Neurodiversity Ireland Fundraising Goals
We aim to strengthen the neurodiversity movement’s ability to achieve a fair and just society in Ireland by:
- Representing the shared interests of a neurodiverse community and driving awareness of these interests within business, schools and community organisations
- Supporting neurodivergent people to thrive in daily life within their community
- Fundraising to provide access to badly needed services and facilities for neurodivergent children.
Goal of fundraising
One of the main issues preventing neurodivergent children from truly thriving is the lack of available facilities. More qualified specialists are needed, with the correct equipment and space in which to conduct Sensory Processing Integration and Occupational Therapy. The public sector is not able to meet the needs of neurodivergent people in many part of Ireland including Dublin South. Individual therapists cannot afford appropriately-sized facilities and cannot provide enough access to the correct equipment to run effective Sensory Processing Integration and Occupational Therapy programmes.
We are fundraising to create the Neurodiversity Ireland Sensory Therapy Centre – Dublin. This centre would offer the following resources and services to support neurodivergent children in Sensory Processing Integration, Occupational Therapy/Speech and language therapy:
- Intensive Therapy Model – Providing an intensive treatment as an effective way to manage sensory issues
- Occupational Therapy – Supporting parent empowerment helping families move treatment into natural settings, such as home and school
- Speech and Language therapy sessions – Supporting communication growth and improvement
“Early Sensory therapy intervention can provide critical developmental opportunities which help establish foundations for successful participation in play, school and home life.”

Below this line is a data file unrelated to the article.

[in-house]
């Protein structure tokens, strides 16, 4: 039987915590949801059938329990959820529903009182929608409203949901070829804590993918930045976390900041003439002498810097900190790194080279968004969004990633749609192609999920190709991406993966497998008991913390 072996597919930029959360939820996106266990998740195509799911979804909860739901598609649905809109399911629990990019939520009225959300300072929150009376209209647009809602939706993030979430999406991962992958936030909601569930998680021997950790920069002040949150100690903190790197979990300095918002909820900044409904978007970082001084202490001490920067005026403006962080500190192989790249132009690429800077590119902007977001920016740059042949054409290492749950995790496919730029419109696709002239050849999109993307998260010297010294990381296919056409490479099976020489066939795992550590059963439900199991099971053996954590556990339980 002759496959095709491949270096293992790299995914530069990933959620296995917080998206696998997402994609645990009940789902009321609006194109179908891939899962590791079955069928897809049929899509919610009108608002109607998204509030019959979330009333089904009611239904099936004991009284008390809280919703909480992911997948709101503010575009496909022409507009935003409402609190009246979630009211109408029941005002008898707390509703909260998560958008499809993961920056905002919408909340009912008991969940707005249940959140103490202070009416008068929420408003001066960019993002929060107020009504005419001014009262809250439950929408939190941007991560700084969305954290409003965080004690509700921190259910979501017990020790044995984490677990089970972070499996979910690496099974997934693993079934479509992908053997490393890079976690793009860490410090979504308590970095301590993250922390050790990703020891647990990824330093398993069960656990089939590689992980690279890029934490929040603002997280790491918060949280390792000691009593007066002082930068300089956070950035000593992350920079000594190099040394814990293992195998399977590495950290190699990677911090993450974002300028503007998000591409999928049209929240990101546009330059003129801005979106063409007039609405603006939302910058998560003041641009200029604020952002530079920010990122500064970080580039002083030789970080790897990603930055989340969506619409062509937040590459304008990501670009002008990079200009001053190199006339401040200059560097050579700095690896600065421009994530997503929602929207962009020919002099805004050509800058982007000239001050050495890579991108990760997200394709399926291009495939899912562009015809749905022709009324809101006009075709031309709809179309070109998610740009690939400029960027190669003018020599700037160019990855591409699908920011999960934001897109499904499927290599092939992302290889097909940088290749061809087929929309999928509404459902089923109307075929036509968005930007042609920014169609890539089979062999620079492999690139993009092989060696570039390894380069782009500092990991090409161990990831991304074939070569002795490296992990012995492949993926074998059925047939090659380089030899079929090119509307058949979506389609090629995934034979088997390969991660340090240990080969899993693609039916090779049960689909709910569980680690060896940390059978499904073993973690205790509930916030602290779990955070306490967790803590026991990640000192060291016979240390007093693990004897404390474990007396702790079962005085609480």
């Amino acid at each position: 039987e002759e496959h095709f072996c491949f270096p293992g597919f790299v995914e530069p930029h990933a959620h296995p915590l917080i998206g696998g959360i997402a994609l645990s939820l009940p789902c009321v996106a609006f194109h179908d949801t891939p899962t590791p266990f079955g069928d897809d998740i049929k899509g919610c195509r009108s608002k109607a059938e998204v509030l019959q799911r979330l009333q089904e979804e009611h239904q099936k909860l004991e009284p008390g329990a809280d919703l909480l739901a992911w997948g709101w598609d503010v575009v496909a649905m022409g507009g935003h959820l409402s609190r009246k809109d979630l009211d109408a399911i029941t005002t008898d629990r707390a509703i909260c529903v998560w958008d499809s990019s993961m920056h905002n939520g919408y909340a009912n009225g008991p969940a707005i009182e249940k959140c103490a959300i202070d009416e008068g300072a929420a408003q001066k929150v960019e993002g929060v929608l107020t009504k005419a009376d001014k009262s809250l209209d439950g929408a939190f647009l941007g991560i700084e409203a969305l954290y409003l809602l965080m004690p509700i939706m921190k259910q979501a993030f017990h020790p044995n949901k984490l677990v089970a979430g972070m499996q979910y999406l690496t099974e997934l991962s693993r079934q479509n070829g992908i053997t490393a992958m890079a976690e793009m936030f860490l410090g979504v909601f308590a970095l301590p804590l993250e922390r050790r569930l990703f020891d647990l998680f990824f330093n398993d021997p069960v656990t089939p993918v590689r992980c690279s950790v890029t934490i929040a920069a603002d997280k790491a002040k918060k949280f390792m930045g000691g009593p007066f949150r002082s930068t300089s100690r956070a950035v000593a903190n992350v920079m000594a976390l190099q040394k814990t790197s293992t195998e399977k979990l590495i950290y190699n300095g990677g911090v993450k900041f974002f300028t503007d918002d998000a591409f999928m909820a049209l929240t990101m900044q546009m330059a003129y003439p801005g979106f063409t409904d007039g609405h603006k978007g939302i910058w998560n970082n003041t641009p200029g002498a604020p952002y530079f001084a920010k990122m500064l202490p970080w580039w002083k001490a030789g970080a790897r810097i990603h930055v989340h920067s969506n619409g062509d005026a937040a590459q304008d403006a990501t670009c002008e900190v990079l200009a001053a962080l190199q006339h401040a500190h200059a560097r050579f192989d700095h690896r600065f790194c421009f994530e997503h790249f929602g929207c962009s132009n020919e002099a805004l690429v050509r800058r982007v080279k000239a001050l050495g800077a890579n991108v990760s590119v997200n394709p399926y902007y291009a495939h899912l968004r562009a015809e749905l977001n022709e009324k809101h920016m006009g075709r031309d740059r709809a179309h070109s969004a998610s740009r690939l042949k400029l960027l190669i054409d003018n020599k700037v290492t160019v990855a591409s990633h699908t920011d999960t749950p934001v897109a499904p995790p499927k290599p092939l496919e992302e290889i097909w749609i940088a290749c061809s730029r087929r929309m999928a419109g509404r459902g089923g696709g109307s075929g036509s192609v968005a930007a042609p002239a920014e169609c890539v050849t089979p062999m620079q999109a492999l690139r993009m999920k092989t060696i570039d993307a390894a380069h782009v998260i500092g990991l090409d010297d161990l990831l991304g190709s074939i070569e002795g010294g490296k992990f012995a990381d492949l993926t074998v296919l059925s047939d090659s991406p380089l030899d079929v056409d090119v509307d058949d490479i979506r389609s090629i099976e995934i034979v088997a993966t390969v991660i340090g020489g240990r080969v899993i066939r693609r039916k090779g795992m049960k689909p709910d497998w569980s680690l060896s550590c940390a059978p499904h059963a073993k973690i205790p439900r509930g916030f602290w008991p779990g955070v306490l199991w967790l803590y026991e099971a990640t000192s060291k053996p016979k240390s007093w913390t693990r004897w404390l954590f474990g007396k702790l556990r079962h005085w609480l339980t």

– Dr Katie Cremin, Assistant Professor in Occupational Therapy, Trinity College Dublin.
Why we need to create a Sensory Therapy Center
About 20%* of the population are ‘neurodivergent’, e.g autistic, ADHD, dyspraxic or dyslexic. However, the services and facilities needed to support neurodivergent people are hugely lacking in Ireland. A recent Irish report by AsIAm found that two-thirds of respondents are dissatisfied with the availability of neurodivergent services in Ireland; 40% also said that their neurodivergent children lost key skills during the pandemic.
We know that a huge number of parents and guardians of neurodivergent children are worn out, frustrated and disheartened in their attempts to secure adequate therapy for their children. Does that sound like you? Research also shows that:
- Two-thirds of parents and guardians have had to wait two years or more to receive support for their child. Even than, therapy provided is often limited and not up to standard
- Over half of parents and guardians are very dissatisfied with the HSE support services for their neurodivergent children
- Almost four in five parents and guardians say they are not getting any support from either the Early Intervention or School Age-Going Teams
Benefits of Sensory Therapy for children
Sensory integration therapy helps children to learn to use all their senses together – touch, smell, taste, sight and hearing. This is just one of the ways in which therapy helps neurodivergent children to flourish and learn in a positive and safe environment. One of the sensory therapies we would offer is Occupational Therapy which helps to improve a child’s motor, cognitive, sensory processing, social, and play skills. The therapist’s goal is always to enhance a child’s abilities and reduce the impact of developmental delay, and to help families address the specific needs of their child.
Speech and language therapy, which will also be available in our center, focuses on opening up the lines of communication for those who have little to no verbal communication. It also supports verbal autistic children to improve pronunciation and enunciation and, in most cases, will improve the child’s understanding of social cues to support mainstream interaction at school.